Montana's rich military history is showcased at the Montana Military Museum located in Helena. The museum is a non-profit membership organization operated under a memorandum of agreement between the Department of Military Affairs, State of Montana, and the Montana National Guard Museum Activity and the Fort William Henry Harrison Museum Foundation. The museum is an all-volunteer effort to honor brave Montanans who served the state and the nation.
The museum's displays follow the military in Montana from the arrival of the Lewis and Clark army expedition in 1805, through the Indian Wars, the Spanish-American War, World Wars I and II, the Korean Conflict, the Vietnam War, Desert Storm, and various peacekeeping operations. The exhibits showcase Montana's contributions to America's military efforts through the years.
One of the most popular exhibits at the Montana Military Museum is "To Tokyo With Jimmy Doolittle." This exhibit tells the story of two young men from rural Montana who volunteered for a dangerous mission that would alter the course of World War II in the Pacific. Their actions forever cemented their place in the tumultuous history of the 20th century.
Another unique exhibit at the Montana Military Museum is "The First Special Service Force." This exhibit showcases the Canadian/American commando group known to their foes as the "Black Devils," to Hollywood as "The Devil's Brigade," and called by its members simply "The Force." The exhibit tells the story of the unit's creation, training, and ultimate success in some of the fiercest battles of World War II.
The story of two small-town Montana men, Stanley W. "Swede" Vejtasa and James F. "Jim" Barfknecht, who became decorated Naval Aviators, is featured in the "Naval Air" exhibit. Visitors can learn about their remarkable careers and the contributions they made to America's military efforts during World War II.
The "USS Helena" exhibit tells the story of several vessels named after the capital city of Montana. Each served proudly and was a worthy representative for the state. The exhibit showcases the history of these stalwart ships and the brave men who served aboard them.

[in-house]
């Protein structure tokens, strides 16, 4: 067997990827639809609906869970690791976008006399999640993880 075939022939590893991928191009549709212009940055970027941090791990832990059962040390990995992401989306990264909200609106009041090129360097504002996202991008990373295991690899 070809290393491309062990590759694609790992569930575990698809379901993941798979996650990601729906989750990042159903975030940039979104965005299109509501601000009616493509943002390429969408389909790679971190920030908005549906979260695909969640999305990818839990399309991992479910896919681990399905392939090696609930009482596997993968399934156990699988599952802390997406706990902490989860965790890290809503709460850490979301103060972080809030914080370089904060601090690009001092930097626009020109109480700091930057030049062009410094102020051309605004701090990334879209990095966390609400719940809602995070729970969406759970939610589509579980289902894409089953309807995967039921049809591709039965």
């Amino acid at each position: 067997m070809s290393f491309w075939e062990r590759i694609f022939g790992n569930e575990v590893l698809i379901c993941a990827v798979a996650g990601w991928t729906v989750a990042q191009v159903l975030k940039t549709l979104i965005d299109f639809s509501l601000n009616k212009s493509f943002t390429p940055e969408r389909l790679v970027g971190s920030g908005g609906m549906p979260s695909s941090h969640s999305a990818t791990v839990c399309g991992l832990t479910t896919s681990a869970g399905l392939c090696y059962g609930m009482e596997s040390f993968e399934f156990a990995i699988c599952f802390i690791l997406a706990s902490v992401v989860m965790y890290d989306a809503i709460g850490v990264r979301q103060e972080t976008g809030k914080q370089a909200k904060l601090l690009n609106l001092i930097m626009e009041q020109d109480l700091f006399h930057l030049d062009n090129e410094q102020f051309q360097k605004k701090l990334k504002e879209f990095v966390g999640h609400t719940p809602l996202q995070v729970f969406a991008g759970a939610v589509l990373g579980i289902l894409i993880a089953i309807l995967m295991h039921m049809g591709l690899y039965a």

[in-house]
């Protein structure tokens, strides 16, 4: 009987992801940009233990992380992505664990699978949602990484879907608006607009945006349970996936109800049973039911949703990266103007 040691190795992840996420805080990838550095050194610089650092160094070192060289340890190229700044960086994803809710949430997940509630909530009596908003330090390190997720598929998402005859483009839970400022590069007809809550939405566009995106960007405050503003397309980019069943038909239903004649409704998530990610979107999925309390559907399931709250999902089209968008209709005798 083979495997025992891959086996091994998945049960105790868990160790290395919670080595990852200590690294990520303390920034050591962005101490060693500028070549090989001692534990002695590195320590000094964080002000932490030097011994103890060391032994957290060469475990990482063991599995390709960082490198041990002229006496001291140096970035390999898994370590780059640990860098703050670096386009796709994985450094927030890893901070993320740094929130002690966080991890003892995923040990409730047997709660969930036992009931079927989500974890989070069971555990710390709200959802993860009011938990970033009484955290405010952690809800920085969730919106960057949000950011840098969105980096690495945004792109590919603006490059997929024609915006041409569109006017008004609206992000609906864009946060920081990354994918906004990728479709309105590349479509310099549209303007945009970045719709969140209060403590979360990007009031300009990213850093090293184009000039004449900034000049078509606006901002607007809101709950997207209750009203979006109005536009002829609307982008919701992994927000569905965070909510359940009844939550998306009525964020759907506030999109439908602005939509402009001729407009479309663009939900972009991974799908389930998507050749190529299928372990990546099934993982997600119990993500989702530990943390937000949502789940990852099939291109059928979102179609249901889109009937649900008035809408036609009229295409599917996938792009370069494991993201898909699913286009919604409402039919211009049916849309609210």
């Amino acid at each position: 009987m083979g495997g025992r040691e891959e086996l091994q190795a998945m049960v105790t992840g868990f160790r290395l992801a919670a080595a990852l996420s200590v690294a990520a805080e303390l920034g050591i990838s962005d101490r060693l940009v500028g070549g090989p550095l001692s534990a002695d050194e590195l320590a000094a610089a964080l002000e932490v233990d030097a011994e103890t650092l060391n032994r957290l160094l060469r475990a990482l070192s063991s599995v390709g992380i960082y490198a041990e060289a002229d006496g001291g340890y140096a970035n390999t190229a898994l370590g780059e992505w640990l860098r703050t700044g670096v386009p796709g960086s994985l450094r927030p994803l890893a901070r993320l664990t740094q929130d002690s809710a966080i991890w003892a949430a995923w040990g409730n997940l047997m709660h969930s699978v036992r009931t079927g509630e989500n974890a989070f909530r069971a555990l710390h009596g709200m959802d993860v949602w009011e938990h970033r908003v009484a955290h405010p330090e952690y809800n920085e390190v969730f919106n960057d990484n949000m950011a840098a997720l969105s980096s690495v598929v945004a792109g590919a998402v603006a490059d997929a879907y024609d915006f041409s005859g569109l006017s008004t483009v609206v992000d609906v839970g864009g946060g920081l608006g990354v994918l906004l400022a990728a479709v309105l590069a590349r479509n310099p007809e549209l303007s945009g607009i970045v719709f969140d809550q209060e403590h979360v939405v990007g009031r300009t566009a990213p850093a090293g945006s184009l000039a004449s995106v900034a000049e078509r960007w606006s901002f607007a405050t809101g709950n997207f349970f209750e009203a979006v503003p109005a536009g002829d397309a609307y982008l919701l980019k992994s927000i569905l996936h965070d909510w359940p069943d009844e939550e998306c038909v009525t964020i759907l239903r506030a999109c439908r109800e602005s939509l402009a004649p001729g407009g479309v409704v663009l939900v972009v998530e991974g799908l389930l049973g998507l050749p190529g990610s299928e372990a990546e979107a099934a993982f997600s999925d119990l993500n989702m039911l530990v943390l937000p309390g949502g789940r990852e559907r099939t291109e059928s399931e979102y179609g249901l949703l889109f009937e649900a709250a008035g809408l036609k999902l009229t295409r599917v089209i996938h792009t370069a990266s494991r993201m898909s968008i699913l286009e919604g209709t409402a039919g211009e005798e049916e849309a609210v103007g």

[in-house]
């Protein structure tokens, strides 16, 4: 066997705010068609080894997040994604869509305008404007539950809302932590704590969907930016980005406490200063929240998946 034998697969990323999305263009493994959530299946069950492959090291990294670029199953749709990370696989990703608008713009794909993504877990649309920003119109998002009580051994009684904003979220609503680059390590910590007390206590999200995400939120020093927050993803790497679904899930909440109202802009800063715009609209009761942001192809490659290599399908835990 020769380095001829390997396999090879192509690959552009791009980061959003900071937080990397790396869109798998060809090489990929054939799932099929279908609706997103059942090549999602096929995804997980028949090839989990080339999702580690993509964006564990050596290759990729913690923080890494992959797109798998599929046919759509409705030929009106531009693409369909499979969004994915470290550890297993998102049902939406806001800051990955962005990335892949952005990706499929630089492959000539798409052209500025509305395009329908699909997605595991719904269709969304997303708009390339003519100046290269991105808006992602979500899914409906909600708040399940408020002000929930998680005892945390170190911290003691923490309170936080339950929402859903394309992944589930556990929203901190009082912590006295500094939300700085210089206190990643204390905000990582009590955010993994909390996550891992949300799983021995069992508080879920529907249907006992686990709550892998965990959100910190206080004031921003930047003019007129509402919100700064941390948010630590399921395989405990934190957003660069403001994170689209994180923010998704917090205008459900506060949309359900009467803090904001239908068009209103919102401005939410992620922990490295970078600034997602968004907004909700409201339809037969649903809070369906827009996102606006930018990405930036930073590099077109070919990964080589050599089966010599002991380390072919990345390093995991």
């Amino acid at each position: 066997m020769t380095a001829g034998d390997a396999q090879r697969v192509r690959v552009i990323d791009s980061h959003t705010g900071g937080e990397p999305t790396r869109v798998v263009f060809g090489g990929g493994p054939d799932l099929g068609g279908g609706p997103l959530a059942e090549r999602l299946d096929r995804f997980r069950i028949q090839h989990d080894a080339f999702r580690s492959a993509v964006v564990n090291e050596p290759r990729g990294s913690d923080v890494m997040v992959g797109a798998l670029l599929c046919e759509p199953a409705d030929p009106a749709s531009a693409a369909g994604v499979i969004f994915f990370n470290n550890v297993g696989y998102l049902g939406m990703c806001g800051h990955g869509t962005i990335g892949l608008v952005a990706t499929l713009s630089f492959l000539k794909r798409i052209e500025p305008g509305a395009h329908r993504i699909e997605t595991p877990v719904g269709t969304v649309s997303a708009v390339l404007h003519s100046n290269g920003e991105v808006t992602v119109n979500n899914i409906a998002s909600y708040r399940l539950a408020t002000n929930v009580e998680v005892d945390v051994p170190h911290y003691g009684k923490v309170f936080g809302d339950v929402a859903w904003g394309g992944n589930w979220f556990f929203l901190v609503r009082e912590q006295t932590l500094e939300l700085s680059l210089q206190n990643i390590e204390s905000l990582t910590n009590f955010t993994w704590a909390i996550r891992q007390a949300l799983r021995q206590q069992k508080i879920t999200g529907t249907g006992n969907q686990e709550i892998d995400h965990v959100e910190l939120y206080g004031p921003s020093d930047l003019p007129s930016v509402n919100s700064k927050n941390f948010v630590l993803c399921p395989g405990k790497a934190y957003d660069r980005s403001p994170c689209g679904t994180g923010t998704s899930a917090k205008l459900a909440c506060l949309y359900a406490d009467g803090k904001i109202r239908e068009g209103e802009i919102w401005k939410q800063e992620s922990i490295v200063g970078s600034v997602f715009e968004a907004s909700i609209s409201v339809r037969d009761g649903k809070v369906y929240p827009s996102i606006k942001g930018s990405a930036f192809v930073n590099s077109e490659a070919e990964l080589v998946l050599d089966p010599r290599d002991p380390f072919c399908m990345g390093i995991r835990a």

The "Battle for the Southwest Pacific" exhibit includes the stories of many Montana men who enlisted or were drafted into the 163rd Regiment of the Montana National Guard and other U.S. military services. These soldiers served for over five years, taking them from small towns throughout Montana to Australia and Japan. Battles fought for the Southwest Pacific involved some of the fiercest fighting of the war in some of the most difficult conditions.
The "163rd Infantry Regiment" exhibit tells the story of the regiment of the Montana National Guard that went overseas with the 41st Infantry Division in World War II. The exhibit showcases the brave men who served in this unit and their contributions to the war effort.
"Camp Rimini" is another fascinating exhibit at the Montana Military Museum. The camp trained sled and pack dogs for use as war dogs in World War II. Between 1942-1944, 263 sled dogs and 268 pack dogs were trained. The facility was run by the U.S. Army's Quartermaster Corps.
Visitors to the Montana Military Museum can learn about the remarkable stories of Montana's brave men and women who served in the military throughout history. The exhibits provide a unique glimpse into Montana's military history and the sacrifices made by those who served. The museum is a must-visit destination for anyone interested in the history of the United States military and the contributions made by the state of Montana.